Millions of People Go To Work High

Source: Thinkstock

Source: Thinkstock

The legalization of marijuana has come along with several challenges. In addition to concerns like driving while under the influence, people are now wondering: “What about the workplace?” If this substance is legal, can people be under the influence of marijuana on-the-job without consequence, as long as they perform their jobs effectively?

Will we learn of doctors performing procedures under the influence? Or lawyers trying cases?

Recently, Mashable partnered with Survey Monkey to find out just how many people are using marijuana and other substances before they arrive at work. The results of the survey indicate that a shocking 9.7 percent of survey respondents said they’ve gone to work under the influence of marijuana. If we assume the entire nation follows the same patterns, this would mean that around 15.1 million of the 156 million or so workers in the U.S. have used weed before going to work.

The Mashable survey also asked about other drugs — entirely illegal drugs, prescription drugs, etc. — and the survey results were pretty surprising in these areas, as well. More than 3 percent of the respondents said they’ve actually gone to work under the influence of illegal drugs, other than marijuana. As for prescription drugs, more than 28 percent of people said they’ve taken a prescription medication before work, and around 7 percent of survey respondents said these prescription drugs were for recreational purposes, as opposed to medicinal reasons.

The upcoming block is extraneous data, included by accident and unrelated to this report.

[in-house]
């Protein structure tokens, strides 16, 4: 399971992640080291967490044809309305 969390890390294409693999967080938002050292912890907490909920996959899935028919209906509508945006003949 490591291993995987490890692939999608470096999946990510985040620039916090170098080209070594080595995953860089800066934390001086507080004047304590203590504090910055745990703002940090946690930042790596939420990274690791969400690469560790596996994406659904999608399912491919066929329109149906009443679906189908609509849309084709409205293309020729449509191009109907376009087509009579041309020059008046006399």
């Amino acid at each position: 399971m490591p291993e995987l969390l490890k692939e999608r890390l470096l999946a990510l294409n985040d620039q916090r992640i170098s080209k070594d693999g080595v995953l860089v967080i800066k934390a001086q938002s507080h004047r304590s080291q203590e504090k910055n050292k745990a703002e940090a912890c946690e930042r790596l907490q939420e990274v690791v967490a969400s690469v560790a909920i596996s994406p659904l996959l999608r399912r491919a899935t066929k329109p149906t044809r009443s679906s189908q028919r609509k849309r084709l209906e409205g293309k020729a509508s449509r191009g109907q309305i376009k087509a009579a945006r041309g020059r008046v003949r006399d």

With medical marijuana legal in nearly half of the nation’s states, and recreational marijuana legal in Colorado and Washington, we may see workplaces begin to implement newer, updated policies on marijuana use in the workplace.

(Photo by David McNew/Getty Images)

(Photo by David McNew/Getty Images)

To enforce any sort of marijuana policy, human resources and management personnel have to continue to work towards coming up with uniform, across the board protocols for detecting use, and enforcing prohibitory policies.

According to an older report by How Stuff Works, “In 2011, 57 percent of U.S. businesses required prospective employees to pass a drug test, according to a poll conducted by the Society for Human Resource Management. Drug tests detect the five metabolites that THC breaks down into before passing into urine. Detectable amounts can remain in the system for several days or weeks following use, depending on potency and amount consumed.”

With marijuana remaining in the system for such a long period of time, it’s difficult for an employer to test an employee and determine if he or she is currently under the influence, or if he or she was say, using over the weekend.

According to a recent CNBC report, some employers in Colorado may very well say no to marijuana altogether. “In Colorado, there was interest in having new drug policies, and adding language to existing policies so that workers know regardless of legalization, they can’t use on or off duty at work,” said Curtis Graves, staff attorney at Mountain States Employers Council in Colorado, in the CNBC report.

With widespread (or even nationwide) legalization becoming more of a potential reality, we should expect to see more and more handbooks addressing this very issue. So, while millions of workers have showed up to work high, it’s unlikely that your coworkers will start showing up for meetings acting like Cheech and Chong.

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